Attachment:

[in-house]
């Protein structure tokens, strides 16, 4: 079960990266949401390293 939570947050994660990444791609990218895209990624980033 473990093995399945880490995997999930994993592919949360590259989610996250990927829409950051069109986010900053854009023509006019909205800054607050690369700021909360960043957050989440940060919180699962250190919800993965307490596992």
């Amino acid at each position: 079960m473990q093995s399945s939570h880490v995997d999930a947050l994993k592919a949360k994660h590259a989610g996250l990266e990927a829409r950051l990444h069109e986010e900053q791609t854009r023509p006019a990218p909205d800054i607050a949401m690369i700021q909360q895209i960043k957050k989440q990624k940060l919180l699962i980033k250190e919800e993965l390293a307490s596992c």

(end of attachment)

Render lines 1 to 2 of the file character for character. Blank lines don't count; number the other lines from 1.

[in-house]
């Protein structure tokens, strides 16, 4: 079960990266949401390293 939570947050994660990444791609990218895209990624980033 473990093995399945880490995997999930994993592919949360590259989610996250990927829409950051069109986010900053854009023509006019909205800054607050690369700021909360960043957050989440940060919180699962250190919800993965307490596992």